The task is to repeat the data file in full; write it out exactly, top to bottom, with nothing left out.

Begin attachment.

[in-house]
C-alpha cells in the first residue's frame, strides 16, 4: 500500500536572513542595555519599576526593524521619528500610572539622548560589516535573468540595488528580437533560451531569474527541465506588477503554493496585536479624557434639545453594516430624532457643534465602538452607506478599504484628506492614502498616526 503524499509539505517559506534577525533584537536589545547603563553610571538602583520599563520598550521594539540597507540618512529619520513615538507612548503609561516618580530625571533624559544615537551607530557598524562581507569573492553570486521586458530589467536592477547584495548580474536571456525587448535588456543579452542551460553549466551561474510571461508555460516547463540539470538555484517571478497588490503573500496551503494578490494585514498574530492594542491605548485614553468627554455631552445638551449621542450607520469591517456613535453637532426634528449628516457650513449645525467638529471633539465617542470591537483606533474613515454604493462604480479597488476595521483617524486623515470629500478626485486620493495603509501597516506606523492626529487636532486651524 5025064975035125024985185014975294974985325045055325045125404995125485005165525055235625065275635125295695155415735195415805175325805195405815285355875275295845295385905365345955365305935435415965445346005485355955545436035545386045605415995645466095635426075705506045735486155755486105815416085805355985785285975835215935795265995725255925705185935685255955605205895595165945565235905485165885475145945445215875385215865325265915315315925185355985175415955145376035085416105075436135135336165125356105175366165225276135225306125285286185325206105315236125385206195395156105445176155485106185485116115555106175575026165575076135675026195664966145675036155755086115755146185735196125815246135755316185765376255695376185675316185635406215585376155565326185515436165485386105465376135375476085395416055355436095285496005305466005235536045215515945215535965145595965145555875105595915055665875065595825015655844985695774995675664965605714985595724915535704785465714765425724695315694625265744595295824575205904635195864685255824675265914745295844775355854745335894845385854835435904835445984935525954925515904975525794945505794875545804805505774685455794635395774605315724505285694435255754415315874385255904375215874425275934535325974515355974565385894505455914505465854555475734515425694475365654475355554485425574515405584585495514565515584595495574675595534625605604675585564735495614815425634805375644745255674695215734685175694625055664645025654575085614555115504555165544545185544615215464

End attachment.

[in-house]
C-alpha cells in the first residue's frame, strides 16, 4: 500500500536572513542595555519599576526593524521619528500610572539622548560589516535573468540595488528580437533560451531569474527541465506588477503554493496585536479624557434639545453594516430624532457643534465602538452607506478599504484628506492614502498616526 503524499509539505517559506534577525533584537536589545547603563553610571538602583520599563520598550521594539540597507540618512529619520513615538507612548503609561516618580530625571533624559544615537551607530557598524562581507569573492553570486521586458530589467536592477547584495548580474536571456525587448535588456543579452542551460553549466551561474510571461508555460516547463540539470538555484517571478497588490503573500496551503494578490494585514498574530492594542491605548485614553468627554455631552445638551449621542450607520469591517456613535453637532426634528449628516457650513449645525467638529471633539465617542470591537483606533474613515454604493462604480479597488476595521483617524486623515470629500478626485486620493495603509501597516506606523492626529487636532486651524 5025064975035125024985185014975294974985325045055325045125404995125485005165525055235625065275635125295695155415735195415805175325805195405815285355875275295845295385905365345955365305935435415965445346005485355955545436035545386045605415995645466095635426075705506045735486155755486105815416085805355985785285975835215935795265995725255925705185935685255955605205895595165945565235905485165885475145945445215875385215865325265915315315925185355985175415955145376035085416105075436135135336165125356105175366165225276135225306125285286185325206105315236125385206195395156105445176155485106185485116115555106175575026165575076135675026195664966145675036155755086115755146185735196125815246135755316185765376255695376185675316185635406215585376155565326185515436165485386105465376135375476085395416055355436095285496005305466005235536045215515945215535965145595965145555875105595915055665875065595825015655844985695774995675664965605714985595724915535704785465714765425724695315694625265744595295824575205904635195864685255824675265914745295844775355854745335894845385854835435904835445984935525954925515904975525794945505794875545804805505774685455794635395774605315724505285694435255754415315874385255904375215874425275934535325974515355974565385894505455914505465854555475734515425694475365654475355554485425574515405584585495514565515584595495574675595534625605604675585564735495614815425634805375644745255674695215734685175694625055664645025654575085614555115504555165544545185544615215464